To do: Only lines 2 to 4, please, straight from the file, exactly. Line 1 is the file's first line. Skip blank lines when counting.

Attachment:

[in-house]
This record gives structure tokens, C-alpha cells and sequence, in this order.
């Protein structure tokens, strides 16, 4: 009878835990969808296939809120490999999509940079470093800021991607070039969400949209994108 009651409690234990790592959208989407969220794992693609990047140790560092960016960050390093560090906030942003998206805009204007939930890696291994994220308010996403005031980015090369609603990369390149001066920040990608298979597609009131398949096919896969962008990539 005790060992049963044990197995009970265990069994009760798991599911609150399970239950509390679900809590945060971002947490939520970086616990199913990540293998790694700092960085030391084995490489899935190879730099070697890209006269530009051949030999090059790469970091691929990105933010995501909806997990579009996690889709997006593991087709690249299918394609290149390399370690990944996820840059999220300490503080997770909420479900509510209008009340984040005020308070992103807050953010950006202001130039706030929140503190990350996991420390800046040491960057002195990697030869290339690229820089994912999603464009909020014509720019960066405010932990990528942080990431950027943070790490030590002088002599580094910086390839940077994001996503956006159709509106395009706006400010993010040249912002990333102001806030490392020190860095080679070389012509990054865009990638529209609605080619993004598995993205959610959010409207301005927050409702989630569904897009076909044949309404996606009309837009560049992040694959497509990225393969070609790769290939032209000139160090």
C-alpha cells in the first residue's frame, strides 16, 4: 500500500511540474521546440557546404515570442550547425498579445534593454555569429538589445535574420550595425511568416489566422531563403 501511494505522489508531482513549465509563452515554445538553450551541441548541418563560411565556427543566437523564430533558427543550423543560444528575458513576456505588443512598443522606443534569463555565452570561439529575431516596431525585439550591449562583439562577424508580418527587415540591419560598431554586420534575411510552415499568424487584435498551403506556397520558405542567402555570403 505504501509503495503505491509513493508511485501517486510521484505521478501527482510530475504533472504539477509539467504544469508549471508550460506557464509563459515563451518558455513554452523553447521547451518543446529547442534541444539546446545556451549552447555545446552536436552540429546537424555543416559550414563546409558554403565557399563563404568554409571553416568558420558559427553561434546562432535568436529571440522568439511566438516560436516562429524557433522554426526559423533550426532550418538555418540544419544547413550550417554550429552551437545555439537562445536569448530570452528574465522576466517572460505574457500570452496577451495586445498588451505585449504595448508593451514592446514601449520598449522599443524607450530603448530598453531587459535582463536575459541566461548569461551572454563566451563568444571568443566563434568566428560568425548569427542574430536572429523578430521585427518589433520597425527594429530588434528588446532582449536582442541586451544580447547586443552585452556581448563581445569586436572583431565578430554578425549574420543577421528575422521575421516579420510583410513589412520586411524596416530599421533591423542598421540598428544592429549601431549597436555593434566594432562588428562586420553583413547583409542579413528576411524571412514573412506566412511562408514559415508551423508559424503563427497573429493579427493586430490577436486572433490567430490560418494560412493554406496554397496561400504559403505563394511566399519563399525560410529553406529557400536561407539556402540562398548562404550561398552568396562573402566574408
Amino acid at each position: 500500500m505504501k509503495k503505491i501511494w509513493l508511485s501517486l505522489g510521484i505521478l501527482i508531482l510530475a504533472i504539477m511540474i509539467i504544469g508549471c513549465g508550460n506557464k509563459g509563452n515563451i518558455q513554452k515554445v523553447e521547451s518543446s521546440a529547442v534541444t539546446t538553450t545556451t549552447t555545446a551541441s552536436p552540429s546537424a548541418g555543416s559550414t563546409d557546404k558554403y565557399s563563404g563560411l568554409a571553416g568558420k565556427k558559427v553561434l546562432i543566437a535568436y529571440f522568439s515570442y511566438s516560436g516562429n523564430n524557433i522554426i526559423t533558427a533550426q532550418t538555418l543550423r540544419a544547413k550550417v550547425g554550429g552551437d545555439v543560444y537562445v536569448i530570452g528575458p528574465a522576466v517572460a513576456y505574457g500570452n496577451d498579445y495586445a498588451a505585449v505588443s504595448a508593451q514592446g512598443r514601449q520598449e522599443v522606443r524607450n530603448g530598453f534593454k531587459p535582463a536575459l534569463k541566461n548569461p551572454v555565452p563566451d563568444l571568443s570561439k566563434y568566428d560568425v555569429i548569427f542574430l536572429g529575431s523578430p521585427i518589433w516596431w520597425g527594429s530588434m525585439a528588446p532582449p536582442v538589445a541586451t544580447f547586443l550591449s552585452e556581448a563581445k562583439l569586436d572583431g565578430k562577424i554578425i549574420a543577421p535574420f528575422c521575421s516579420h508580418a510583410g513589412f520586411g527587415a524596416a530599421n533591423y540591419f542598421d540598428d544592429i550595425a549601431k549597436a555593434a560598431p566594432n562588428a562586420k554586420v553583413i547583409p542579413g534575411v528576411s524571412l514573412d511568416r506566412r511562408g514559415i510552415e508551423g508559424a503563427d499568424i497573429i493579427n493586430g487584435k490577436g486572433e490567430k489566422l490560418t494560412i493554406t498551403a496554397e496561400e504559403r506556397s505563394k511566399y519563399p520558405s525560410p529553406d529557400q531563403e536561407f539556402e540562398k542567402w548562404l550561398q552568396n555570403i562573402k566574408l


This record gives structure tokens, C-alpha cells and sequence, in this order.
């Protein structure tokens, strides 16, 4: 009878835990969808296939809120490999999509940079470093800021991607070039969400949209994108 009651409690234990790592959208989407969220794992693609990047140790560092960016960050390093560090906030942003998206805009204007939930890696291994994220308010996403005031980015090369609603990369390149001066920040990608298979597609009131398949096919896969962008990539 005790060992049963044990197995009970265990069994009760798991599911609150399970239950509390679900809590945060971002947490939520970086616990199913990540293998790694700092960085030391084995490489899935190879730099070697890209006269530009051949030999090059790469970091691929990105933010995501909806997990579009996690889709997006593991087709690249299918394609290149390399370690990944996820840059999220300490503080997770909420479900509510209008009340984040005020308070992103807050953010950006202001130039706030929140503190990350996991420390800046040491960057002195990697030869290339690229820089994912999603464009909020014509720019960066405010932990990528942080990431950027943070790490030590002088002599580094910086390839940077994001996503956006159709509106395009706006400010993010040249912002990333102001806030490392020190860095080679070389012509990054865009990638529209609605080619993004598995993205959610959010409207301005927050409702989630569904897009076909044949309404996606009309837009560049992040694959497509990225393969070609790769290939032209000139160090």
C-alpha cells in the first residue's frame, strides 16, 4: 500500500511540474521546440557546404515570442550547425498579445534593454555569429538589445535574420550595425511568416489566422531563403 501511494505522489508531482513549465509563452515554445538553450551541441548541418563560411565556427543566437523564430533558427543550423543560444528575458513576456505588443512598443522606443534569463555565452570561439529575431516596431525585439550591449562583439562577424508580418527587415540591419560598431554586420534575411510552415499568424487584435498551403506556397520558405542567402555570403 505504501509503495503505491509513493508511485501517486510521484505521478501527482510530475504533472504539477509539467504544469508549471508550460506557464509563459515563451518558455513554452523553447521547451518543446529547442534541444539546446545556451549552447555545446552536436552540429546537424555543416559550414563546409558554403565557399563563404568554409571553416568558420558559427553561434546562432535568436529571440522568439511566438516560436516562429524557433522554426526559423533550426532550418538555418540544419544547413550550417554550429552551437545555439537562445536569448530570452528574465522576466517572460505574457500570452496577451495586445498588451505585449504595448508593451514592446514601449520598449522599443524607450530603448530598453531587459535582463536575459541566461548569461551572454563566451563568444571568443566563434568566428560568425548569427542574430536572429523578430521585427518589433520597425527594429530588434528588446532582449536582442541586451544580447547586443552585452556581448563581445569586436572583431565578430554578425549574420543577421528575422521575421516579420510583410513589412520586411524596416530599421533591423542598421540598428544592429549601431549597436555593434566594432562588428562586420553583413547583409542579413528576411524571412514573412506566412511562408514559415508551423508559424503563427497573429493579427493586430490577436486572433490567430490560418494560412493554406496554397496561400504559403505563394511566399519563399525560410529553406529557400536561407539556402540562398548562404550561398552568396562573402566574408